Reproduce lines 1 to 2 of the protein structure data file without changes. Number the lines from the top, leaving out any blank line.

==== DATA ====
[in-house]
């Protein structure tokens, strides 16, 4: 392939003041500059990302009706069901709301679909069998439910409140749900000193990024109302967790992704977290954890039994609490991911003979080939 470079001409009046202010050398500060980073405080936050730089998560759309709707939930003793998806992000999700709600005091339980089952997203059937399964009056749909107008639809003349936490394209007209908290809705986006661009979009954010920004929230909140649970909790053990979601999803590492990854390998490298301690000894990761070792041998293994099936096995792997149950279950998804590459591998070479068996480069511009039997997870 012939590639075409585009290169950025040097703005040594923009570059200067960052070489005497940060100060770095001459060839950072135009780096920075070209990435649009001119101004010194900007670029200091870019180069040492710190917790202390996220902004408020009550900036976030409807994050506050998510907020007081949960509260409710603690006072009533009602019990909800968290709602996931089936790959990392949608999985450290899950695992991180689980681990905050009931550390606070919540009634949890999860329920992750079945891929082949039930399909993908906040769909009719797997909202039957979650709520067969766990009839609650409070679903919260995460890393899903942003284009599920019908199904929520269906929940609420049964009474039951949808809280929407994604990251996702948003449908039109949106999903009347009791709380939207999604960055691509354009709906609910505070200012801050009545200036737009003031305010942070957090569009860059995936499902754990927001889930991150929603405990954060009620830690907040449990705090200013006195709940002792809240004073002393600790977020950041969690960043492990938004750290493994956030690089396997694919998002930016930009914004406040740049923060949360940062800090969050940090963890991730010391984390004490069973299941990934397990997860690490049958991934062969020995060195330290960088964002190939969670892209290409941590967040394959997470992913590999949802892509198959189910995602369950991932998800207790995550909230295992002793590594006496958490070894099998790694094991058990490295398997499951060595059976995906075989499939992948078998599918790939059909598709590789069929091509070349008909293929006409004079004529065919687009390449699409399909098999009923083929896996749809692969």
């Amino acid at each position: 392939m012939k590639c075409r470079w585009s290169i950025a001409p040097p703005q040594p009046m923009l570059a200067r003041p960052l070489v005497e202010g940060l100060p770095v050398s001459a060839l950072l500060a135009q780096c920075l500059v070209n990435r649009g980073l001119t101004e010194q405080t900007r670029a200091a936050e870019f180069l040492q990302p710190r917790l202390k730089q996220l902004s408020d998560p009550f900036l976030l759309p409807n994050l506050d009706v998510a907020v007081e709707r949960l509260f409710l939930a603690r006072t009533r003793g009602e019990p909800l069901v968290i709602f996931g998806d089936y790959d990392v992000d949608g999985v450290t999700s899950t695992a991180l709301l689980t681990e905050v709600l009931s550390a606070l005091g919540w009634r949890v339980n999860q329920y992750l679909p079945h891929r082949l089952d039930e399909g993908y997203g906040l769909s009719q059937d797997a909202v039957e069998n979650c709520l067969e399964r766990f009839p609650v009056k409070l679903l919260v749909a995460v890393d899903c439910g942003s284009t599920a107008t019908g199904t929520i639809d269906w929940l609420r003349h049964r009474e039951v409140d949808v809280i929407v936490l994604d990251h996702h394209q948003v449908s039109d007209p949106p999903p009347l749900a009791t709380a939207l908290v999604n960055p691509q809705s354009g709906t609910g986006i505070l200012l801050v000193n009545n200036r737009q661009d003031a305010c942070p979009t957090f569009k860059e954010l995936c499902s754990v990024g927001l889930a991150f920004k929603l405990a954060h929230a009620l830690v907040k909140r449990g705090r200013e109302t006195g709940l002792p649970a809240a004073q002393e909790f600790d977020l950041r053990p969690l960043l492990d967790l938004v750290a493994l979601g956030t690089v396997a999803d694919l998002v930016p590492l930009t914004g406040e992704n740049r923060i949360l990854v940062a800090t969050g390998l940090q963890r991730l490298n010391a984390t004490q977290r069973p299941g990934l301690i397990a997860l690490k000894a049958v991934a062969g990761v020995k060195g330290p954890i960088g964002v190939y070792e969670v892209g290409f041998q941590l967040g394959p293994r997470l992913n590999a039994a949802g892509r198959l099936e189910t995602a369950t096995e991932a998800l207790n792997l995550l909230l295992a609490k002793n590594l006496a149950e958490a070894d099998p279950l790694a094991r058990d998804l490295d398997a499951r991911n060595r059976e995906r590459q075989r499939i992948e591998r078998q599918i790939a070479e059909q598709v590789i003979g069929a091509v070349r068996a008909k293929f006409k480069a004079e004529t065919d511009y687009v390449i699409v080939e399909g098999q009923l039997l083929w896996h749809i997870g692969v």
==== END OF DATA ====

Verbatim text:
[in-house]
């Protein structure tokens, strides 16, 4: 392939003041500059990302009706069901709301679909069998439910409140749900000193990024109302967790992704977290954890039994609490991911003979080939 470079001409009046202010050398500060980073405080936050730089998560759309709707939930003793998806992000999700709600005091339980089952997203059937399964009056749909107008639809003349936490394209007209908290809705986006661009979009954010920004929230909140649970909790053990979601999803590492990854390998490298301690000894990761070792041998293994099936096995792997149950279950998804590459591998070479068996480069511009039997997870 012939590639075409585009290169950025040097703005040594923009570059200067960052070489005497940060100060770095001459060839950072135009780096920075070209990435649009001119101004010194900007670029200091870019180069040492710190917790202390996220902004408020009550900036976030409807994050506050998510907020007081949960509260409710603690006072009533009602019990909800968290709602996931089936790959990392949608999985450290899950695992991180689980681990905050009931550390606070919540009634949890999860329920992750079945891929082949039930399909993908906040769909009719797997909202039957979650709520067969766990009839609650409070679903919260995460890393899903942003284009599920019908199904929520269906929940609420049964009474039951949808809280929407994604990251996702948003449908039109949106999903009347009791709380939207999604960055691509354009709906609910505070200012801050009545200036737009003031305010942070957090569009860059995936499902754990927001889930991150929603405990954060009620830690907040449990705090200013006195709940002792809240004073002393600790977020950041969690960043492990938004750290493994956030690089396997694919998002930016930009914004406040740049923060949360940062800090969050940090963890991730010391984390004490069973299941990934397990997860690490049958991934062969020995060195330290960088964002190939969670892209290409941590967040394959997470992913590999949802892509198959189910995602369950991932998800207790995550909230295992002793590594006496958490070894099998790694094991058990490295398997499951060595059976995906075989499939992948078998599918790939059909598709590789069929091509070349008909293929006409004079004529065919687009390449699409399909098999009923083929896996749809692969």